By Jerry Cornfield
A Franklin County Superior Court judge today said the state cannot impose an additional tax on cheaper smokes known as roll-your-own cigarettes.
In an oral ruling, Superior Court Judge Bruce Spanner issued a preliminary injunction preventing the state from collecting the tax July 1 as planned. Spanner said under voter-approved Initiative 1053, lawmakers needed at least a two-thirds majority to approve the tax and failed to obtain it.
The state estimated the tax would bring in about $137,000 a day.
In April, as part of the final agreement to balance the budget, a bipartisan majority of lawmakers passed House Bill 2565 requiring operators of roll-your-own stores to collect a tax on cigarettes produced by cigarette-making machines. Supporters said the bill would ensure those rolling their own cigarettes paid the same amount of tax as those who buy pre-packaged smokes.
The House passed the bill on a 66-32 vote which met the two-thirds requirement. However, the Senate vote of 27-19 approving the measure was less than two-thirds of that chamber.
Joe Baba, owner of Tobacco Joes roll-your-own store in Everett, fought passage of the bill and considered filing his own lawsuit against the tax. He was in the court room when Spanner issued his decision.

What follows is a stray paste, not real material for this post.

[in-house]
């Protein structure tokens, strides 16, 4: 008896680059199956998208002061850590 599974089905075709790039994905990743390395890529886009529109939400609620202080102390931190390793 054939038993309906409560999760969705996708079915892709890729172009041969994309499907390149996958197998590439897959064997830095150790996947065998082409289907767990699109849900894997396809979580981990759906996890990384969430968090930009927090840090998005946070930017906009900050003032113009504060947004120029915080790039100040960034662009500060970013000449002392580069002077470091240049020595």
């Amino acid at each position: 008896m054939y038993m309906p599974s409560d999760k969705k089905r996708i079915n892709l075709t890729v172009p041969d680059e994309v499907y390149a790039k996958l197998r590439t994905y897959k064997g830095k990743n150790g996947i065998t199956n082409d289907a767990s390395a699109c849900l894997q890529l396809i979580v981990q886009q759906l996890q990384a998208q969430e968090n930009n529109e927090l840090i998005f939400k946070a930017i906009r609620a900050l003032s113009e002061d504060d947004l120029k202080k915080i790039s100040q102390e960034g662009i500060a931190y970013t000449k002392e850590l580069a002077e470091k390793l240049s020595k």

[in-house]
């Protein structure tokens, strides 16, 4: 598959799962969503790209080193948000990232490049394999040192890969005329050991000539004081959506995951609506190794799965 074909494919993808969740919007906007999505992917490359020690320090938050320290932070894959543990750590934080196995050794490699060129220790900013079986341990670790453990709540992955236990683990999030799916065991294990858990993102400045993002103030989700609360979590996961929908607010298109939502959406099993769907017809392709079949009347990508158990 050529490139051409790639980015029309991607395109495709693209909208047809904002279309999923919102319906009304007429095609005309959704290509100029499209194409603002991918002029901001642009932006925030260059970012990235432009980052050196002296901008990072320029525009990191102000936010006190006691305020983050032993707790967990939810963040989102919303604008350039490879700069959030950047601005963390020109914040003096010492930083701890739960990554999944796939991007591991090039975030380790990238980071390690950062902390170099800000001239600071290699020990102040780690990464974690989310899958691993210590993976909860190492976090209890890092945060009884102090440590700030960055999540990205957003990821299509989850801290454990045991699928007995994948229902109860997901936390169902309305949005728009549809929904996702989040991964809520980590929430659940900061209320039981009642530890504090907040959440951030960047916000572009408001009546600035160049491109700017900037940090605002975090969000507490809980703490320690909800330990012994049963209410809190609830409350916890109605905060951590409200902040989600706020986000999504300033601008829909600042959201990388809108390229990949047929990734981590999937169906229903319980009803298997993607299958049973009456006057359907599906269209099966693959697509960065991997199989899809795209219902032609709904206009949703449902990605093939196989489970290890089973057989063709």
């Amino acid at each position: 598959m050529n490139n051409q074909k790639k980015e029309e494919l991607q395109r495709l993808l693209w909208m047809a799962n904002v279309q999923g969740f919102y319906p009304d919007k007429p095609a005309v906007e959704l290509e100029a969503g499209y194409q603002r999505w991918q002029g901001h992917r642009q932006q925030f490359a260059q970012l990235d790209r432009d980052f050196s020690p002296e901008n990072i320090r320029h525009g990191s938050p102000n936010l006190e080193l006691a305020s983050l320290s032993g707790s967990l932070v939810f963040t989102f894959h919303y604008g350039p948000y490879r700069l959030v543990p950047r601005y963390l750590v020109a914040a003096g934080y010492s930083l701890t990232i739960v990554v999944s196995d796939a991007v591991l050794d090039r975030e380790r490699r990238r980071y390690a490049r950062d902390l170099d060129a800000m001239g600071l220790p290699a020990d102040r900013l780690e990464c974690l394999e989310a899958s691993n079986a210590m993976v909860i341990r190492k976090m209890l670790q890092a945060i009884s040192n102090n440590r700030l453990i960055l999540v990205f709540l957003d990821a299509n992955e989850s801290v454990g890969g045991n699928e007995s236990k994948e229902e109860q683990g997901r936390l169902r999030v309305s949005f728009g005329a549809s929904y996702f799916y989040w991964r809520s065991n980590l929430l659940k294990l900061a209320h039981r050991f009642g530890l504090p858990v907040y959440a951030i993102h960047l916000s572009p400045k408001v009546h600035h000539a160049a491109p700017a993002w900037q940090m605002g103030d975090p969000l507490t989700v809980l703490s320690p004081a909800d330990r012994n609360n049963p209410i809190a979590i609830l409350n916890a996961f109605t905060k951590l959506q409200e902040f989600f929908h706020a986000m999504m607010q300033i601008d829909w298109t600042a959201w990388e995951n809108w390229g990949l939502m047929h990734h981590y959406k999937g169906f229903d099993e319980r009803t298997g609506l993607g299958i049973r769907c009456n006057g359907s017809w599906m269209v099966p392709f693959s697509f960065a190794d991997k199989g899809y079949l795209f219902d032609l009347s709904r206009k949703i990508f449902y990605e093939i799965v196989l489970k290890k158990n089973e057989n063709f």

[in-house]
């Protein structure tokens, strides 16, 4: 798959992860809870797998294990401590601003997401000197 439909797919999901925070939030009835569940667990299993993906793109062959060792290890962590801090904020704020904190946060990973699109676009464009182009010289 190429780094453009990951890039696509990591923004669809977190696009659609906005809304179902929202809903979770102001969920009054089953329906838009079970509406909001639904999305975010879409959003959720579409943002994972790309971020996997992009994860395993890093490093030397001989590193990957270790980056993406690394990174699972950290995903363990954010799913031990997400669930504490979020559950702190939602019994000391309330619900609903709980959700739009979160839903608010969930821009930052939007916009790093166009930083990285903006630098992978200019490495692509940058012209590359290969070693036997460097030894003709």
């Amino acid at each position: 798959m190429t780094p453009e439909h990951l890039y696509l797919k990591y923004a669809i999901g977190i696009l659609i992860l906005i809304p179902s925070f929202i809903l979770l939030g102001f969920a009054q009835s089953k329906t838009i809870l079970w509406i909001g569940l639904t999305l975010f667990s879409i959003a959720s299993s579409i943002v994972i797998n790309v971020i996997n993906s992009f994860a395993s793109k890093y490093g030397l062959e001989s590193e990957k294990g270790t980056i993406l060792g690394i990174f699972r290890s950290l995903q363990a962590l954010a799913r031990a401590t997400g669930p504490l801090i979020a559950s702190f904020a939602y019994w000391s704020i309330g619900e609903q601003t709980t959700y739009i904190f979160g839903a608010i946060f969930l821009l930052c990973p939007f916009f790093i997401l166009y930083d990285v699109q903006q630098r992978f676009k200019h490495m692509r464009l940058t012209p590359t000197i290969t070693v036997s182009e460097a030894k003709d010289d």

“I’m elated,” Baba began, “that the judge ruled in our favor supporting small businesses and allowing our stores to stay open and offer customers the ability to make their own smokes without new taxes and government interference.”
The lawsuit was filed against the state Department of Revenue by the owner of a roll your own store and one of their customers. The Attorney General’s Office is defending the state agency.
State officials said late Monday they are evaluating whether to seek a stay of the injunction and appeal the decision.
“The judge believes that the Legislature would have had to comply with the two-thirds majority requirement for tax increases in order to enforce and collect taxes from “roll your own” cigarette machines. We argue that the cigarette machine legislation did not impose a new tax but rather provided a new method of collecting an existing cigarette tax previously uncollected because the state lacked an effective means of collecting it,” said AG spokesman Dan Sytman.